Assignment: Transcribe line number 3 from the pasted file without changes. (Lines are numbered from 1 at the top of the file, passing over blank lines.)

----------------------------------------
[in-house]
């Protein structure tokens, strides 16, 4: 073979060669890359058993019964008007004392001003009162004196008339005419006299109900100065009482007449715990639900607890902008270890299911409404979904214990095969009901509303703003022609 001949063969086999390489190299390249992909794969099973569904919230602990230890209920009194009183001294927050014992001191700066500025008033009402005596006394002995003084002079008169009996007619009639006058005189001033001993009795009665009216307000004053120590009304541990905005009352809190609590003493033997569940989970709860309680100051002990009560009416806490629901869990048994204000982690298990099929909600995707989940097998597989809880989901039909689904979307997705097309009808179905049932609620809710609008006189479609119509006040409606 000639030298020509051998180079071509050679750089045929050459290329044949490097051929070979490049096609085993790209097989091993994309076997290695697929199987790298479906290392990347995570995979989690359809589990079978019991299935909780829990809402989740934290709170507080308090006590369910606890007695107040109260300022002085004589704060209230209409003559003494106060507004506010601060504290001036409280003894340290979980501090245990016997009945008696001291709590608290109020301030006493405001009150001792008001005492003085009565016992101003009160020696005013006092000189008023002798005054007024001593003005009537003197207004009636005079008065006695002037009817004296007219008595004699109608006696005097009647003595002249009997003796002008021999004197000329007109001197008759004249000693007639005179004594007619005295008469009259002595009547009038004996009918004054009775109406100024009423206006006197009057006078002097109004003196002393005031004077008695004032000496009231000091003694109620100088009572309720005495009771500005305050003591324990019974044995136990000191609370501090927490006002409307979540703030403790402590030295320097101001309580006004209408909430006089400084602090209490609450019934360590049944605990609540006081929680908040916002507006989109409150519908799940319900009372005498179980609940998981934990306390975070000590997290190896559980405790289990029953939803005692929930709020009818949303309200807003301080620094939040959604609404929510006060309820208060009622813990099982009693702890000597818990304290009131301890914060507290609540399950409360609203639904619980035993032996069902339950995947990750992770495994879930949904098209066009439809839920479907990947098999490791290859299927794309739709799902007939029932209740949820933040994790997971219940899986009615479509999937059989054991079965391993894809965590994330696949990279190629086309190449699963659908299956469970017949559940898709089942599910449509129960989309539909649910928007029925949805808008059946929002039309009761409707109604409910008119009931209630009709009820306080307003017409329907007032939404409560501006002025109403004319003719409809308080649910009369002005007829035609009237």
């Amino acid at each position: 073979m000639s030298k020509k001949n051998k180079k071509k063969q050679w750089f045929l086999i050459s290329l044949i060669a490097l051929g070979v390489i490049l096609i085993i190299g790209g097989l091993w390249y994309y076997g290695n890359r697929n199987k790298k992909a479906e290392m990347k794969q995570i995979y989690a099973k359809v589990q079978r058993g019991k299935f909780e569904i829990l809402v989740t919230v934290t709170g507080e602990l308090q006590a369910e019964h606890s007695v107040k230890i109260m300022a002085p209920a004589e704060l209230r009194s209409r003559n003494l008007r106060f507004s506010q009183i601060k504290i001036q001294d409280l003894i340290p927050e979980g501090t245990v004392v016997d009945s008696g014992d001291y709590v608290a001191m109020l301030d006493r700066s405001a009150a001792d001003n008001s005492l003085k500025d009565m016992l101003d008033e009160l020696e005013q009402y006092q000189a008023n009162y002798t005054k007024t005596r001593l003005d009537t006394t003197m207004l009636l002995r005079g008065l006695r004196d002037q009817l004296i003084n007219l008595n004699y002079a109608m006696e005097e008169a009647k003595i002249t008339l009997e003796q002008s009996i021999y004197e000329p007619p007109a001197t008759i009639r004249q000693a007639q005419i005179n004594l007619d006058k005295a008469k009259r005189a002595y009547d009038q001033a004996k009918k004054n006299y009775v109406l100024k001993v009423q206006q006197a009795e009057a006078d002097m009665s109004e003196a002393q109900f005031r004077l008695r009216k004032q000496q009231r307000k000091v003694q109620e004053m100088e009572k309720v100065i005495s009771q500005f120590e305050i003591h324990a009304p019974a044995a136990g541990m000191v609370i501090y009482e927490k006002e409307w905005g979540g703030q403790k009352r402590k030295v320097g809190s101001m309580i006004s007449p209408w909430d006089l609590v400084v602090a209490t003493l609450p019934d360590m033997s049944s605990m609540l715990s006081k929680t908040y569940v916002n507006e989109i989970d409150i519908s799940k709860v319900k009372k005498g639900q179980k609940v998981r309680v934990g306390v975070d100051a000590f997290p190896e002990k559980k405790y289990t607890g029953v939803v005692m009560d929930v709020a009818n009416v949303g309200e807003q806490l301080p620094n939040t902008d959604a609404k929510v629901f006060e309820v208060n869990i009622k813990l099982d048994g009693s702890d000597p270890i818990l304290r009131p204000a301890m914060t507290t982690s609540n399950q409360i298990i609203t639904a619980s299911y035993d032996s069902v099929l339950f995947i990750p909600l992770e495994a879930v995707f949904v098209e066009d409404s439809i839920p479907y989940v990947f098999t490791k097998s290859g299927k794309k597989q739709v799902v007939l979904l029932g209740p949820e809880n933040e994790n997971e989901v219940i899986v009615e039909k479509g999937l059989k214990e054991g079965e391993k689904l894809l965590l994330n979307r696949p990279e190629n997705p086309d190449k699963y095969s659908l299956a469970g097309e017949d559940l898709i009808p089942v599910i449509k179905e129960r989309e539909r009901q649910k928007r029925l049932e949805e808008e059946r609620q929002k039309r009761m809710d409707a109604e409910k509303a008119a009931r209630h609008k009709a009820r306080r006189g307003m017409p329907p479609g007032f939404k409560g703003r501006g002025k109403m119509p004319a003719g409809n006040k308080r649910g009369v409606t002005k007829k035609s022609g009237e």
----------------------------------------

């Amino acid at each position: 073979m000639s030298k020509k001949n051998k180079k071509k063969q050679w750089f045929l086999i050459s290329l044949i060669a490097l051929g070979v390489i490049l096609i085993i190299g790209g097989l091993w390249y994309y076997g290695n890359r697929n199987k790298k992909a479906e290392m990347k794969q995570i995979y989690a099973k359809v589990q079978r058993g019991k299935f909780e569904i829990l809402v989740t919230v934290t709170g507080e602990l308090q006590a369910e019964h606890s007695v107040k230890i109260m300022a002085p209920a004589e704060l209230r009194s209409r003559n003494l008007r106060f507004s506010q009183i601060k504290i001036q001294d409280l003894i340290p927050e979980g501090t245990v004392v016997d009945s008696g014992d001291y709590v608290a001191m109020l301030d006493r700066s405001a009150a001792d001003n008001s005492l003085k500025d009565m016992l101003d008033e009160l020696e005013q009402y006092q000189a008023n009162y002798t005054k007024t005596r001593l003005d009537t006394t003197m207004l009636l002995r005079g008065l006695r004196d002037q009817l004296i003084n007219l008595n004699y002079a109608m006696e005097e008169a009647k003595i002249t008339l009997e003796q002008s009996i021999y004197e000329p007619p007109a001197t008759i009639r004249q000693a007639q005419i005179n004594l007619d006058k005295a008469k009259r005189a002595y009547d009038q001033a004996k009918k004054n006299y009775v109406l100024k001993v009423q206006q006197a009795e009057a006078d002097m009665s109004e003196a002393q109900f005031r004077l008695r009216k004032q000496q009231r307000k000091v003694q109620e004053m100088e009572k309720v100065i005495s009771q500005f120590e305050i003591h324990a009304p019974a044995a136990g541990m000191v609370i501090y009482e927490k006002e409307w905005g979540g703030q403790k009352r402590k030295v320097g809190s101001m309580i006004s007449p209408w909430d006089l609590v400084v602090a209490t003493l609450p019934d360590m033997s049944s605990m609540l715990s006081k929680t908040y569940v916002n507006e989109i989970d409150i519908s799940k709860v319900k009372k005498g639900q179980k609940v998981r309680v934990g306390v975070d100051a000590f997290p190896e002990k559980k405790y289990t607890g029953v939803v005692m009560d929930v709020a009818n009416v949303g309200e807003q806490l301080p620094n939040t902008d959604a609404k929510v629901f006060e309820v208060n869990i009622k813990l099982d048994g009693s702890d000597p270890i818990l304290r009131p204000a301890m914060t507290t982690s609540n399950q409360i298990i609203t639904a619980s299911y035993d032996s069902v099929l339950f995947i990750p909600l992770e495994a879930v995707f949904v098209e066009d409404s439809i839920p479907y989940v990947f098999t490791k097998s290859g299927k794309k597989q739709v799902v007939l979904l029932g209740p949820e809880n933040e994790n997971e989901v219940i899986v009615e039909k479509g999937l059989k214990e054991g079965e391993k689904l894809l965590l994330n979307r696949p990279e190629n997705p086309d190449k699963y095969s659908l299956a469970g097309e017949d559940l898709i009808p089942v599910i449509k179905e129960r989309e539909r009901q649910k928007r029925l049932e949805e808008e059946r609620q929002k039309r009761m809710d409707a109604e409910k509303a008119a009931r209630h609008k009709a009820r306080r006189g307003m017409p329907p479609g007032f939404k409560g703003r501006g002025k109403m119509p004319a003719g409809n006040k308080r649910g009369v409606t002005k007829k035609s022609g009237e």